It can be tempting to get two puppies instead of one, thinking that the puppies will have each other to keep them company and make the transition easier from living with mom and siblings to living with you. Unfortunately, another dog will not entirely solve this issue as both pups will still long for their human caregiver.
It is a common misconception that a lonely puppy longs for any companionship. While it is likely that the puppies will enjoy playing together, they will probably still whine and cry when you, their guardian and provider, leaves. This is perfectly normal and something that your puppy will learn to no longer do once he gets used to the fact that you always return when you leave. Don't be surprised if adopting two puppies leaves you with double the amount of crying whenever you step away!
While your puppies may not keep each other from being anxious when you are gone, they will most likely bond strongly with each other, so much so that you may have trouble taking one somewhere without the other. If you know that you want two dogs in the future, you may wish to wait until your first puppy matures before adding another, or adopt a puppy and an adult dog.
There is no reason to adopt a puppy for the sole purpose of helping your current pup with separation anxiety. When bringing your new pup home for the first time, if at all possible, do it when you'll have some time off from work (during a holiday break, perhaps) so you can spend a good amount of time with him for a few days while he gets used to his new accommodations. Expect some whining when you leave or at night for the first few days, but your puppy will soon learn that you always return and will wait quietly for you.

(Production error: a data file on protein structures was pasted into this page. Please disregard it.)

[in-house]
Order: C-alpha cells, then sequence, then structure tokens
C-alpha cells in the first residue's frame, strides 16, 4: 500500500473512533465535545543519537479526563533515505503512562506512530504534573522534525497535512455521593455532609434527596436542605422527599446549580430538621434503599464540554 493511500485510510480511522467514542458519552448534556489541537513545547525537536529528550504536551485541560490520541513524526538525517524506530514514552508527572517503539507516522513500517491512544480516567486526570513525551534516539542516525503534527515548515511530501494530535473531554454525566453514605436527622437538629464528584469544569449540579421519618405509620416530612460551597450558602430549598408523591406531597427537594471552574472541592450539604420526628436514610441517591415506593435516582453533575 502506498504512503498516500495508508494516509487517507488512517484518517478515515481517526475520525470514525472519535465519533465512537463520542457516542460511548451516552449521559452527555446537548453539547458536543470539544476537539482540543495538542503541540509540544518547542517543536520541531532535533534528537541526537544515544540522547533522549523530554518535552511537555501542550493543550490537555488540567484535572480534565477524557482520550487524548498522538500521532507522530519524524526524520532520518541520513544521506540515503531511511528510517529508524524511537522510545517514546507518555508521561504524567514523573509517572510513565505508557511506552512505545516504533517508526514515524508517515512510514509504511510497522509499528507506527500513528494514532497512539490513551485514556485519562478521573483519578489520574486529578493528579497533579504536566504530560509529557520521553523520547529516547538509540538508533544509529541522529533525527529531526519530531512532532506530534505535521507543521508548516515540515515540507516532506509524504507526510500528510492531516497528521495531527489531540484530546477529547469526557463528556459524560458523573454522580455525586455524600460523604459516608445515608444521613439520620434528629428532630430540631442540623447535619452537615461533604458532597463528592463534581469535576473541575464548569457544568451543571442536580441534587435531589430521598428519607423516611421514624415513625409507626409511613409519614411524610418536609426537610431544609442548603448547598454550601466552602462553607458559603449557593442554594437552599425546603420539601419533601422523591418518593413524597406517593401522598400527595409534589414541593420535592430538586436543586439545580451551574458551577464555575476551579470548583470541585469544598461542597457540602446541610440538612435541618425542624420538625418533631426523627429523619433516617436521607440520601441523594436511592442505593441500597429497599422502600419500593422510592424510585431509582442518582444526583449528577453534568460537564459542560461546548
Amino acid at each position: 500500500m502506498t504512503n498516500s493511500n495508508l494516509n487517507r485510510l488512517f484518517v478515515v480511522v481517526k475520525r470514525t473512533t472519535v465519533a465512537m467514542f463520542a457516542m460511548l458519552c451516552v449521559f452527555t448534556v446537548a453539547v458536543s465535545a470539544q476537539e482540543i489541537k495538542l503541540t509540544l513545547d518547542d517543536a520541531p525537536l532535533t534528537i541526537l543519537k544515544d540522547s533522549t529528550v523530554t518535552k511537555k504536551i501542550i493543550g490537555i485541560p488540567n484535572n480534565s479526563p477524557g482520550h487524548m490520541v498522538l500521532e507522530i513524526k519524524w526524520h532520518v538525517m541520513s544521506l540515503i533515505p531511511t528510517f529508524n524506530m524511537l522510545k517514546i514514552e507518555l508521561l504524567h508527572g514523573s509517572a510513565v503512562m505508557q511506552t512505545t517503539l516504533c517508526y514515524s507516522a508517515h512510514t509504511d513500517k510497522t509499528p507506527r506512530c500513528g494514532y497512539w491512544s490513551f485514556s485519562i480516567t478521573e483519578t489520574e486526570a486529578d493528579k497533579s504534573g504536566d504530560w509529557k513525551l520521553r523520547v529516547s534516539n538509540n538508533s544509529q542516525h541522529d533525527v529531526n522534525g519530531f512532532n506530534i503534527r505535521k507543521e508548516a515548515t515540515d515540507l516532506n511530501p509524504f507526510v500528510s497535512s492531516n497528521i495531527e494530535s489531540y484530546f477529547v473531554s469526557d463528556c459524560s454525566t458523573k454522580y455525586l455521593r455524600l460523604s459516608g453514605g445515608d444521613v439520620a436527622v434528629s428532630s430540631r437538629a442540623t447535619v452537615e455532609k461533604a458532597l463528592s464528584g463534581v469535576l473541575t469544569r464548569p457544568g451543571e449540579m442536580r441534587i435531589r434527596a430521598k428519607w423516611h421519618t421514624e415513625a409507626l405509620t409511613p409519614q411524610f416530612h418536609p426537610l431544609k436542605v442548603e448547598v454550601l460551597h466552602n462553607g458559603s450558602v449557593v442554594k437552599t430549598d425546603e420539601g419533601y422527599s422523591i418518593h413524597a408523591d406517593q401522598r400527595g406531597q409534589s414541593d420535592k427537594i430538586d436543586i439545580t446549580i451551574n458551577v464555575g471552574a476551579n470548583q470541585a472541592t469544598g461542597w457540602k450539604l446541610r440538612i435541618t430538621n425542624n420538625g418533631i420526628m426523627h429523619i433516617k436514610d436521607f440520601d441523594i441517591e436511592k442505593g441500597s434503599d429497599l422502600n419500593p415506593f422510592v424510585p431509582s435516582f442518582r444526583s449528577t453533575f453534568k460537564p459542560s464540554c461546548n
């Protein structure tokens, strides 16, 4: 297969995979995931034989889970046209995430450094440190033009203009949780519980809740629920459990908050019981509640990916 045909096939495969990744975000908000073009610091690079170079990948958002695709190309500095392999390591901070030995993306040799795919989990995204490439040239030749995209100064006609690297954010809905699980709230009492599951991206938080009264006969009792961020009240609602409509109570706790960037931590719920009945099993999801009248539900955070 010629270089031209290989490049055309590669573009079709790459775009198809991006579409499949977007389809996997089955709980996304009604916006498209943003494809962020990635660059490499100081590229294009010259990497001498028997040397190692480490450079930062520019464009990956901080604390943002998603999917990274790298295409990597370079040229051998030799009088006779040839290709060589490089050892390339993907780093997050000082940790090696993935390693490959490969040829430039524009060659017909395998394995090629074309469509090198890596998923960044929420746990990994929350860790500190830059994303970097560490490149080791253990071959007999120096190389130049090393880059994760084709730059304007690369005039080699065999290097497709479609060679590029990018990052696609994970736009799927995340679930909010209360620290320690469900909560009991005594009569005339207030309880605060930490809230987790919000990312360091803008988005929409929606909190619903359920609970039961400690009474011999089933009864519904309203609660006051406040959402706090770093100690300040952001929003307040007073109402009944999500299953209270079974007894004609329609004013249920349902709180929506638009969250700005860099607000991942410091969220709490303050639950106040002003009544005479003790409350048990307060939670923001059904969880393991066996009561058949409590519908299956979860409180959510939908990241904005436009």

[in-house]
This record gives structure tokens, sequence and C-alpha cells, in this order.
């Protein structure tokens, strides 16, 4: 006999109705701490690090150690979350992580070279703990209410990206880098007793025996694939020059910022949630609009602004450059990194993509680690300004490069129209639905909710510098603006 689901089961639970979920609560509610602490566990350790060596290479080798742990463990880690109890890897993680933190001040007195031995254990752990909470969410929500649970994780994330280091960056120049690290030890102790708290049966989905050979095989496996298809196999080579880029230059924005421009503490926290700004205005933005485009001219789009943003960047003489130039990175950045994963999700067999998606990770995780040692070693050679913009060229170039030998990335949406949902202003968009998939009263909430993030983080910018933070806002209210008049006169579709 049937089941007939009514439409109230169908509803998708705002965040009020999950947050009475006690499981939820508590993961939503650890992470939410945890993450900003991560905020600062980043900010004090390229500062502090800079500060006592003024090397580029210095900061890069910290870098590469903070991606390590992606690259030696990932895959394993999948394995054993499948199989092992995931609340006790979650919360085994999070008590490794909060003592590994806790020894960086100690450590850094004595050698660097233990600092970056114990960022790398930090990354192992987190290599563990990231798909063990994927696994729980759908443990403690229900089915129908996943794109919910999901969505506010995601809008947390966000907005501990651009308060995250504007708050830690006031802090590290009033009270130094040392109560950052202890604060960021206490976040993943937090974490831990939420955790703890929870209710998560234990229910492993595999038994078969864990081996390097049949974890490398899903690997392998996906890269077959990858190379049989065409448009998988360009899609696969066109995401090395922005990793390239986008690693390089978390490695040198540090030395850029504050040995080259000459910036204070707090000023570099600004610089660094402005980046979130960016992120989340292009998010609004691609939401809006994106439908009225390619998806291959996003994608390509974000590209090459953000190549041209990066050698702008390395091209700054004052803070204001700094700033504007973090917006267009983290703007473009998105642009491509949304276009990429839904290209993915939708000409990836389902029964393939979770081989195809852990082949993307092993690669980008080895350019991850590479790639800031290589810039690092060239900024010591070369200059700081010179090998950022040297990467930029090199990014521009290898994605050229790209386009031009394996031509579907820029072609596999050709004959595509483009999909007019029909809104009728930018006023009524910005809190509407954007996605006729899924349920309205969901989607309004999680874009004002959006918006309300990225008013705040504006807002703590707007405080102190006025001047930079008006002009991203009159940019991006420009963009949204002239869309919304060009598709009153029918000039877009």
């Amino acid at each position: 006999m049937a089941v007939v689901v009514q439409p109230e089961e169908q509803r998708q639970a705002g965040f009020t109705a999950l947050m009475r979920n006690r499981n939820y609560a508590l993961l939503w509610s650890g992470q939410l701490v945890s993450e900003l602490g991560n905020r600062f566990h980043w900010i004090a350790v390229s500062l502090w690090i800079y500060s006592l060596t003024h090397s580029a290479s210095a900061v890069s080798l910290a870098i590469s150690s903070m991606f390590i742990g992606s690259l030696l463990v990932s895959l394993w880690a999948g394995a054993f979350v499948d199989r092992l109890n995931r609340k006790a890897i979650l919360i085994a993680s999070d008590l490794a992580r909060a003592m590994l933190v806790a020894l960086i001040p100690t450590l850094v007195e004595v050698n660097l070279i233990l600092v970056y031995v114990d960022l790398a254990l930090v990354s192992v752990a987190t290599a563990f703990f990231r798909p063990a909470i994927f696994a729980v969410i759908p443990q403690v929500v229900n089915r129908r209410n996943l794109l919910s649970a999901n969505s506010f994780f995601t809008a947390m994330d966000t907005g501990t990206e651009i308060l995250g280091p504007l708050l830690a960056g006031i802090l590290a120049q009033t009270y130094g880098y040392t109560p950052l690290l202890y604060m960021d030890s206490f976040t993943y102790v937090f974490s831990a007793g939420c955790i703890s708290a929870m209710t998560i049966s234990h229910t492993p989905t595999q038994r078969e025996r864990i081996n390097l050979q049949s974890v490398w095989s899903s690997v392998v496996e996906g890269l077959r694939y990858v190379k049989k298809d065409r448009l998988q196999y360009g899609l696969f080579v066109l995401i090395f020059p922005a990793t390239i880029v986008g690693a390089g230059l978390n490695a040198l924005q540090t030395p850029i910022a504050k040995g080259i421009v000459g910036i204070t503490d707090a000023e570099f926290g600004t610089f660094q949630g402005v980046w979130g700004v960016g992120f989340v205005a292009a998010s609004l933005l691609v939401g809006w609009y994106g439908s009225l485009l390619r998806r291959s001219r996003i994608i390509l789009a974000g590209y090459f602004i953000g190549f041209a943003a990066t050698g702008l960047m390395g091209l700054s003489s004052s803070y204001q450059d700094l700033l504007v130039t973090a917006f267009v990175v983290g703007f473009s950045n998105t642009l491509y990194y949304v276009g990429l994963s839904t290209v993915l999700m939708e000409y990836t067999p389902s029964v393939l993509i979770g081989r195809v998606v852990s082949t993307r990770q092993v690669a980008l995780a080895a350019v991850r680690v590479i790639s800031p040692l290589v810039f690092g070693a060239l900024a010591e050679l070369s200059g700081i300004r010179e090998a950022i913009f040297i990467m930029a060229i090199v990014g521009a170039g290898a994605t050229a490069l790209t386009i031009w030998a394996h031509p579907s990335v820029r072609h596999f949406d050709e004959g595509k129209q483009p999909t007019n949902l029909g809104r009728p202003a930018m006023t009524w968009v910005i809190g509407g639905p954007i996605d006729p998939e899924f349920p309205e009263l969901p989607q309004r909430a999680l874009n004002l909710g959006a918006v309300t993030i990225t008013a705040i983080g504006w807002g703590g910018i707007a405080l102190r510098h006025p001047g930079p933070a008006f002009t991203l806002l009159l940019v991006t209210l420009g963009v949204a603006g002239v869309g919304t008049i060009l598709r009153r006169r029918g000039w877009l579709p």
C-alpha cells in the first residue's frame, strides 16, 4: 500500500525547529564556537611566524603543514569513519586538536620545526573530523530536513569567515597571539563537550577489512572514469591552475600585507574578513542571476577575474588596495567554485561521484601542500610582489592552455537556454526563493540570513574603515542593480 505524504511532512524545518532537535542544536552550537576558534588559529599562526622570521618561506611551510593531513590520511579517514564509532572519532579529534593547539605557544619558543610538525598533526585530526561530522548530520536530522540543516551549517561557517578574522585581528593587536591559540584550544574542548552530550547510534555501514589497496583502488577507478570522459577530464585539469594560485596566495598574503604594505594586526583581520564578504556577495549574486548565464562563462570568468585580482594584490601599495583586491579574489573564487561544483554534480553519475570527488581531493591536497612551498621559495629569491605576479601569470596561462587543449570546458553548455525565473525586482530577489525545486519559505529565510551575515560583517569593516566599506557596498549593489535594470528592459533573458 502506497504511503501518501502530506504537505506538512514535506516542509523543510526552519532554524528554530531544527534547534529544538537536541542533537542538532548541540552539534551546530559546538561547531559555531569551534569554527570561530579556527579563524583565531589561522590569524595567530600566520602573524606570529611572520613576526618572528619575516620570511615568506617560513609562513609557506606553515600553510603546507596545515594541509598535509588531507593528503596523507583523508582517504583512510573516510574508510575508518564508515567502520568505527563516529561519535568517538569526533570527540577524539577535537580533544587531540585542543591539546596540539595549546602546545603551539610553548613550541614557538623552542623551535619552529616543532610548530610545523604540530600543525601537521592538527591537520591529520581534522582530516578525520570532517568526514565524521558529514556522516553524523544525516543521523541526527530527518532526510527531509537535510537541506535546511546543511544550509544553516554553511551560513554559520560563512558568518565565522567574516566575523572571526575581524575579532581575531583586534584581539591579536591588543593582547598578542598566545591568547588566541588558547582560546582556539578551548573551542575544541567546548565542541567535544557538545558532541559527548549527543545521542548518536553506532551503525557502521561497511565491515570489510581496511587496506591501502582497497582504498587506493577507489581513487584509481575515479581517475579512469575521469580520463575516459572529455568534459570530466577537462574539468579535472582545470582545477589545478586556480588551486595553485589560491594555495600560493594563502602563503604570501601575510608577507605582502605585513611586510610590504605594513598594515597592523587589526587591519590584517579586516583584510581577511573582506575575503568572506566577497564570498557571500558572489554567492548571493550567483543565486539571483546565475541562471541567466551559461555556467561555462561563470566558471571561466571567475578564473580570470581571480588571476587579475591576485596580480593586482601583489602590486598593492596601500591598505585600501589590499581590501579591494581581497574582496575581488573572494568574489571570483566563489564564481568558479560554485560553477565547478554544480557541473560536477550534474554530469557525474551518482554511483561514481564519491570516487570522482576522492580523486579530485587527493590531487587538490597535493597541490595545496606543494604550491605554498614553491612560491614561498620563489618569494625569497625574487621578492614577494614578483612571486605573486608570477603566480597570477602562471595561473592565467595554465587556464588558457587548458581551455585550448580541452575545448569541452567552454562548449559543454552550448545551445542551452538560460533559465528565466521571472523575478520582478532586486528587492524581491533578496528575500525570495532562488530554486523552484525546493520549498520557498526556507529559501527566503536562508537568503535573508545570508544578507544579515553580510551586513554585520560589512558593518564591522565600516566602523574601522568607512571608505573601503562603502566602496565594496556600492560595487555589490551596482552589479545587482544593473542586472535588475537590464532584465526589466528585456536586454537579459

If you have your heart set on two puppies, or you already have two puppies, you can take some steps to encourage both puppies to bond with you while still enjoying each other's company. Don't worry about your puppies spending enough time together, as they will likely get more than enough time together to bond. The challenge is to occasionally separate them so that they don't become overly dependent on one another. If possible, put their beds or crates in separate rooms, and feed them separately. Take time every day to play with them and train them one at a time.
By Stephanie Dube Dwilson
About the Author
With features published by media such as Business Week and Fox News, Stephanie Dube Dwilson is an accomplished writer with a law degree and a master's in science and technology journalism. She has written for law firms, public relations and marketing agencies, science and technology websites, and business magazines.